You could argue that no player came into the Cowboys 2017 training camp with more intrigue than linebacker Jaylon Smith. The second-round pick last year, Smith's delayed debut from a major knee injury has been anticipated for a long time. Everyone is behind him; a player who seems as exceptional personally as he does in talent.
It is who Jaylon Smith seems to be as a person, driven and dedicated, that we're going to look at today. These traits make him valuable not just as a linebacker for 16-19 games a year, but in every facet of the team's activities. The example he sets can impact the entire team for many years to come, making his successful return all the more important for the Cowboys organization.
The Cowboys are currently transitioning between eras. The move from Tony Romo to Dak Prescott at quarterback was a major shift, but there are still veteran players in key positions of leadership. Jason Witten and Dez Bryant on offense, Sean Lee and Orlando Scandrick on defense; these older players still have some of the biggest voices on the team.
This leadership structure is going to be changing in short order. 2017 may very well be Witten's last year before retirement. Scandrick, who turned 30 in February, may only have one or two seasons left before the Cowboys will look to shed his contract. Dez Bryant turns 29 in November and has to keep playing at a high level to avoid his own cap casualty.
Sean Lee, easily the Cowboys' best defensive player and the captain of the group, turned 31 just about a week ago. His days as an elite linebacker are numbered, and the new reality of professional football with rising concussion and CTE awareness makes the old timetables obsolete. Players are walking away from the game younger than ever, and Lee has a personal history with concussions that makes an earlier retirement very possible.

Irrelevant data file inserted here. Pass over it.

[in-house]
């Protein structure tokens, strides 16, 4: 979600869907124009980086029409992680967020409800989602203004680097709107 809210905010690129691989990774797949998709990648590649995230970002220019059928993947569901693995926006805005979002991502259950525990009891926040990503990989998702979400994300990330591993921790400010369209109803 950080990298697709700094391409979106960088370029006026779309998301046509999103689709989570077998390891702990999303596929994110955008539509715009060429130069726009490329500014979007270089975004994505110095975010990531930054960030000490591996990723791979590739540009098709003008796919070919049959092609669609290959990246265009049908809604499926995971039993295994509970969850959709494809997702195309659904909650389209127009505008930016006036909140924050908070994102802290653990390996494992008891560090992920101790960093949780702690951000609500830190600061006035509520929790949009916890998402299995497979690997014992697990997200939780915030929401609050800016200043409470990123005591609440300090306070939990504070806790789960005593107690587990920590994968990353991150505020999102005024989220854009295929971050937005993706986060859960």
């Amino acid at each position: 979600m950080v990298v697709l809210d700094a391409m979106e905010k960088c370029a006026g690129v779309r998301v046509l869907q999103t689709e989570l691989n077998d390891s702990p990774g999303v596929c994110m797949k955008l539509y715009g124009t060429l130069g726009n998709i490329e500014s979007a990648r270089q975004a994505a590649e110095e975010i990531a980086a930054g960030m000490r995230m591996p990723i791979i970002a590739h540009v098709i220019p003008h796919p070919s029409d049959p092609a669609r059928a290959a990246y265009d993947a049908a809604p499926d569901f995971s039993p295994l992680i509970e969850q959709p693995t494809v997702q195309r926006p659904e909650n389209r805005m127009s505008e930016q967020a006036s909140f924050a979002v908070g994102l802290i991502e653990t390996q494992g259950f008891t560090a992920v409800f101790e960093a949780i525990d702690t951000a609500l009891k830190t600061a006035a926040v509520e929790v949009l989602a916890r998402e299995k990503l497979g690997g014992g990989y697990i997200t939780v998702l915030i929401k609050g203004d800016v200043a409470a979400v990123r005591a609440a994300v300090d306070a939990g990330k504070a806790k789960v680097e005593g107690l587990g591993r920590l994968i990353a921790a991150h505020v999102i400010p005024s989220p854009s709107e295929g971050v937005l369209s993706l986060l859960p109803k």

As these veterans make their exits over the next few seasons, it will be critical for young player to step into those vacant leadership roles. The offense already has Dak Prescott and the stalwarts on the offensive line. The defense needs guys of similar caliber, who can set the example off the field as much as on it; who can set the pace for their teammates in how they approach the game.
Jaylon Smith is as poised to assume that role as anyone on defense. With other young studs like safety Byron Jones and defensive tackle Maliek Collins, Smith is part of what could be a strong nucleus for the Cowboys defense for the next decade. The strong character that got Jaylon drafted in the first place, that gave Dallas confidence he could come back from such a catastrophic injury, is something they want in the team's foundation.
Perhaps the recent issues with suspensions and player conduct in Dallas are what especially bring this to mind. Obviously, nobody can really stop their teammates from making mistakes. The idea of “culture” in overrated in the NFL; grown men with millions of dollars are going to behave how they choose. But if even one other player is positively effected by Jaylon's example, that's a whole new kind of value.
So, while our focus has been on the ways that Jaylon Smith can help the Cowboys on the field, his potential impact in the locker room is also a major aspect of what he offers. It's not just about getting great return on a second-round pick, but continuing to put the pieces in place for a lasting foundation. Jaylon can be the future of the Cowboys defense in more ways than one, and that's why we're all rooting so hard for him.